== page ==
3. I think what makes Byron’s protagonist so appealing is his youthful sense of adventure and drive to change and experience all the world has to offer. This protagonist gives up “his home, his heritage, his lands, The laughing dames in whom he did delight” in search of strange and new sights and experiences (91-92). He gives up basically all he had in the world in search of the new and exciting, which I think is something many wish they could do.

  4. Byron’s protagonist is appealing in his hopeless romanticism, characterized by his personification of nature when he writes of the lake “[wooing him] with its chrystal face” and the brooding image of him on a sailboat, or a cragg surrounded by heaving waters, sailing the undulating waves of fate… and probably looking like Fabio on the cover of a smut novel, wearing a billowy white shirt unbuttoned down to the belly button, long dark hair blowing in the wind. Maybe there’s a lighthouse in the background?

  5. I think Childe Harold appeals to the sense of adventure. I think people feel adventurous just reading Harold’s troubles and decision to leave his “native land”. I also can imagine that when this was first published that it seemed somewhat scandalous, especially to women, which of course made them want to read it more.

  6. I agree with all the comments above about the “sense of adventure” containing the most appealing aspect of Harold’s character, yet I personally was turned against him from the very beginning when the second stanza described him as ” a youth who ne in virtue’s ways did take delight; but spent his days in riot most uncouth.” That set him up as a spoiled brat in my eyes and it was hard for me to admire his bravery in setting out into the unknown.

    1. Ah, yes, the idea of “privilege” rears its head–& the fact that we know of Byron’s wealth (though his early boyhood was spent in genuine poverty) surely partly contributes to your sense of Harold here?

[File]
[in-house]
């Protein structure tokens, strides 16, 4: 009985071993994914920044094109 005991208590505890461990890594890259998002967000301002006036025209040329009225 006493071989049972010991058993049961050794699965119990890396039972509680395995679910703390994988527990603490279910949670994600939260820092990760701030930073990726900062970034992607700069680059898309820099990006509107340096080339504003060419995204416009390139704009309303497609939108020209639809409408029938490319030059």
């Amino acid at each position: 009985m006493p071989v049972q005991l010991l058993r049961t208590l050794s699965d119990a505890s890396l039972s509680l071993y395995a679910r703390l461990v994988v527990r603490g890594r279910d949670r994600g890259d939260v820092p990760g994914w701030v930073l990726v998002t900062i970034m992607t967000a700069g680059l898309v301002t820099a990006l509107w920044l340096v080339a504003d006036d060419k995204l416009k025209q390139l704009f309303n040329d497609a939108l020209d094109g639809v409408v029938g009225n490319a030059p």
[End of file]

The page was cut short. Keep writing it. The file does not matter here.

(To put it differently, Harold, here, is the recognizable ancestor of a certain type of college student, no?)

  7. While I really enjoyed this piece- and definitely understand why it made Byron an “overnight sensation”, it seemed mostly about lust and a “you don’t know what you’ve got until it’s gone” kind of message. Several parts in the piece say things like “none did love him…”, “he loved but one… loved one could never be his… happy she! to scape from whose kissHe struggles with perpetual loneliness because of his indulgent lifestyle.

    1. Dang I wasn’t done with my comment, but my point being, he is an “adventurer” of sorts but I think it’s because his selfish ways have caused him to have no true “home”. While he revels in the joys of the flesh & indulgence, he has an inner unrest & isolation.

      1. Jo, the relationship between “inner” and “outer” life does seem important. He travels, adventures, experiences–all to attempt to compensate for some mysterious inner loss. Stanza 8 is the fullest expression of this…

  8. I think that the reason he is so appealing (and are still studying him hundreds of years later) is because he was so intense, but so aloof. So many people in the thread have mentioned adventure, but it is true. Byron brought out the childish freedom in people, especially his lovers. He cracked the mundane society that so many people had become stuck in, and kind of drew people into this moody, whirlwind lifestyle.